How many undiscovered creatures are there in the ocean?
Tammy Horton, Andreas Kroh, and Leen Vandepitte
“The oceans cover 70% of the surface of our planet, and yet they are still the least explored,” says Sir David Attenborough in the opening sequence of the recent BBC documentary series Blue Planet II. “Hidden beneath the waves, there are creatures beyond our imagination.” Yet while the programme reveals the wonders of many of these species, an incredible number more have never been encountered by humans at all.
In fact, we don’t even know how many species exist in the oceans. Most estimates were made before we even had any inventory of how many had been scientifically named – they have ranged from 0.3m to an astounding 100m. Numerous new marine species are discovered every year – yet working out how many species there are in total (and so how many more we need to describe) is a much more difficult process. But now we at least have the essential foundation of knowing how many marine species have been named, thanks to a decade-long collaborative effort by hundreds of scientists.
Scientists have used a variety of methods to estimate the global number of marine species and each has its limitations. Data isn’t always reliable and the assumptions of each method can be flawed. A common method is to scale up the fraction of unknown species estimated in a specific sample or region. Other methods rely on our system of taxonomic classification (the way we name and group different species). We can use the rate of discovery of new families and orders or the rate at which new species are described to estimate the total number of species there must be.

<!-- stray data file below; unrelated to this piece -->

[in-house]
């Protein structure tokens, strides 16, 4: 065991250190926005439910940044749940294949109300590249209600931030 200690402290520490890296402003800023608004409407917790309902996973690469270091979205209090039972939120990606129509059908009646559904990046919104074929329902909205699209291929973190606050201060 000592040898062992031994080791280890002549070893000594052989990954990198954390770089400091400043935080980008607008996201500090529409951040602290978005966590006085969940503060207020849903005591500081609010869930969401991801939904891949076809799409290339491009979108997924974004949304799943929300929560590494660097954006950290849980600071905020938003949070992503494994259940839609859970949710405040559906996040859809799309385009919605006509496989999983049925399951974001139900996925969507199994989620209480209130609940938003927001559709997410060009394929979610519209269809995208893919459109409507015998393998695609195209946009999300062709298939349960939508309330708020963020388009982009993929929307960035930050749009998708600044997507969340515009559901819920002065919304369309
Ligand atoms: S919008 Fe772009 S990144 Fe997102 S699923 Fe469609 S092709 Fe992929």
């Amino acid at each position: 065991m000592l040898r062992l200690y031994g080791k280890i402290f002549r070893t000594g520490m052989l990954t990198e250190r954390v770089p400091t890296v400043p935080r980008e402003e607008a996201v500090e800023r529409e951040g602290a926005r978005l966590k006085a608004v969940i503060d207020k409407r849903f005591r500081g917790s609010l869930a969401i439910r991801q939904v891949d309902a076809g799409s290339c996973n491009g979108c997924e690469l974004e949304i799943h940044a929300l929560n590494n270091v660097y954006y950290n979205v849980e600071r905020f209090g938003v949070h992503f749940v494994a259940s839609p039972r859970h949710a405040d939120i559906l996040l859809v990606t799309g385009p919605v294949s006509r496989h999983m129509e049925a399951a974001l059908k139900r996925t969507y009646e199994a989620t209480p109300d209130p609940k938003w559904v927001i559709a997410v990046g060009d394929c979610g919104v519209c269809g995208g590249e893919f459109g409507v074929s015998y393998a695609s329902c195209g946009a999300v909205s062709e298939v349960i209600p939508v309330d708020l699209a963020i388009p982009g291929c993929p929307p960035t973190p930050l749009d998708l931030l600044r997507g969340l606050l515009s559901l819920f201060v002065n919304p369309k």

Some methods have used expert opinion on how many unknown species are expected in a particular group the expert works on, based on potential new species that they know of but haven’t yet been described. According to a study from 2012, the average time between the discovery of a new species and its description is 21 years.
Because each method relies on assumptions and particular datasets, they have resulted in wide variations in estimates. The very high estimates (any larger than 10m) are now thought unlikely by many, but current common estimates still vary between around 0.3m and 2m marine species.
New way of recording species
This means that, after 250 years of describing, naming and cataloguing the species we share our planet with, we are still a long way off achieving a complete census. But we do know that 242,500 marine species have been described because their names are now managed in the World Register of Marine Species (WoRMS) by about 300 scientists located all over the world.
Every year, almost 2,000 marine species new to science are added to the register. This includes species from relatively well known groups such as fish, almost 1,500 of which were described in the past decade. Most undiscovered creatures likely remain in the least explored habitats such as the deep oceans, the most diverse environments such as tropical shallow seas, and the most diverse groups including molluscs and crustaceans.